I have a real sparse matrix of the form

$$ \left( \begin{array}{ccc} h_{11} & h_{12} & 0 & h_{14} & & & \\ h_{21} & h_{22} & h_{23} & 0 & h_{25} & & \\ 0 & h_{32} & h_{33} & h_{34} & 0 & h_{36} & \\ h_{41} & 0 & h_{43} & h_{44} & h_{45} & 0 & \dots \\ & h_{52} & 0 & h_{54} & h_{55} & h_{56} & \\ & & h_{63} & 0 & h_{65} & h_{66} & \\ & & & \vdots & & & \ddots\\ \end{array} \right) $$

It typically has dimensions $2500\times 2500$

I've written a small routine using the LAPACK routine dsyev, which is fine for small matrices but takes a while for the above dimensions I am interested in.

Would anyone suggest a more appropriate routine? I am only interested in the lower eigenvalues, so an iterative procedure would probably be suitable.

Or are there any (ready-made) routines that exploit sparse matrices? LAPACK seems to be primarily for dense matrices.

  • $\begingroup$ Have you done a search for 'band-diagonal eigenvalue solver'? $\endgroup$
    – Kyle Kanos
    Nov 15, 2016 at 18:36
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    $\begingroup$ Would Computational Science be a better home for this question? (If so, you can flag it and ask a moderator to migrate it there; don't cross-post.) $\endgroup$ Nov 15, 2016 at 18:40
  • $\begingroup$ I'll have a look for 'band-diagonal eigenvalue solvers'. Thanks. Also yeah that might be more appropriate. I'll flag it. $\endgroup$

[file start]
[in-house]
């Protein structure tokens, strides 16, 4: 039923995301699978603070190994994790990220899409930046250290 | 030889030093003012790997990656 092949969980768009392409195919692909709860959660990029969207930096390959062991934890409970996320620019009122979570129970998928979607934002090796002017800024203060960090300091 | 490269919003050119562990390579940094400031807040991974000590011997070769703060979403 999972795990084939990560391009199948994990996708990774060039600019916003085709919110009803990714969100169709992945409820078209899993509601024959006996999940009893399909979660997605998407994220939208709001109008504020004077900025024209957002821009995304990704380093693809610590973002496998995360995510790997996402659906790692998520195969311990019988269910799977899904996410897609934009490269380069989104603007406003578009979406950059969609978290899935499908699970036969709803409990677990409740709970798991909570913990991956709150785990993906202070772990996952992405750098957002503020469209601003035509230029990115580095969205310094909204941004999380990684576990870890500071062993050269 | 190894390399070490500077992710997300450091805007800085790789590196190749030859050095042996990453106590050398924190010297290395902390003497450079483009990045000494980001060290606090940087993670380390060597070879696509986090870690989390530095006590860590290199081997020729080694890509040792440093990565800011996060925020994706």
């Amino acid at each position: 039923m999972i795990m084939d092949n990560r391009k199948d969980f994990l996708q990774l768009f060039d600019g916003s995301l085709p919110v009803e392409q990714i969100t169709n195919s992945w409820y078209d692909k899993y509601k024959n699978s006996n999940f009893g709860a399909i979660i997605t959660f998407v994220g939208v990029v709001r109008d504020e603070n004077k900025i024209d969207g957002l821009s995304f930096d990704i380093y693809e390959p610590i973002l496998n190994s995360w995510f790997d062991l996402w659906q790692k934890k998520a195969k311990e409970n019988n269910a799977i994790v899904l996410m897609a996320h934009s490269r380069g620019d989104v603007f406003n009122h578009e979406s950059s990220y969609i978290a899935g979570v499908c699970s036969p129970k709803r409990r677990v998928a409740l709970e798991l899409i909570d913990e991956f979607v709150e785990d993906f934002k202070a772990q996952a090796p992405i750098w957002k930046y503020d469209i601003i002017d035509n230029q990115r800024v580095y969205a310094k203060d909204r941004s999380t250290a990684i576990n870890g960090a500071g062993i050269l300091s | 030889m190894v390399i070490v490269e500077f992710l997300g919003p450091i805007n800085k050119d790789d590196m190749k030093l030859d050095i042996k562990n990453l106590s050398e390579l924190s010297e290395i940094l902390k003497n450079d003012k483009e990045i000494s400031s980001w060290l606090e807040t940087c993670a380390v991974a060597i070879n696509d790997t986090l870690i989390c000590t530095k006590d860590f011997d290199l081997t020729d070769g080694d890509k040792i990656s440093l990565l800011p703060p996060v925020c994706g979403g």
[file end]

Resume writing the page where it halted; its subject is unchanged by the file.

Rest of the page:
– DJames
    Nov 15, 2016 at 18:59
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    $\begingroup$ This matrix is not "block"-diagonal but banded. BTW, what you intend by Hamiltonian? Hamiltonian matrix has a quite special meaning, in linear algebra: mathworld.wolfram.com/HamiltonianMatrix.html $\endgroup$
    – Stefano M
    Nov 16, 2016 at 8:12
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    $\begingroup$ Arpack has routines for banded matrices, have you checked it? $\endgroup$
    – nicoguaro
    Nov 16, 2016 at 15:19

1 Answer 1


As nicoguaro mentioned, ARPACK has routines that will naturally handle banded matrices that are stored in LAPACK band format. Moreover, since ARPACK uses matrix-vector products (MVP) to find eigenvalues, you might "connect" it to your own MVP subroutine without the need to reorganize matrix storage.

As a primarily C++ user, at some point, I tried using Eigen unsupported ARPACK module, but did not check it for a while. Eigen will provide you with convenient wrappers for your matrix storage and basic linear algebra operations. Though you can use ARPACK via Matlab, Python, and many other ways.

The python scipy page on Sparse Eigenvalue Problems with ARPACK gives an idea of what to do for your problem of finding $n$ smallest eigenvalues by switching to a corresponding computation mode. See references on the which parameter: SM (smallest magnitude), SR (smallest real part), SI (smallest imaginary part), SA (smallest algebraic).

$2500 \times 2500$ does not sound like a large problem; however, if the scaling to larger sizes becomes an issue, one might also look into SLEPc.


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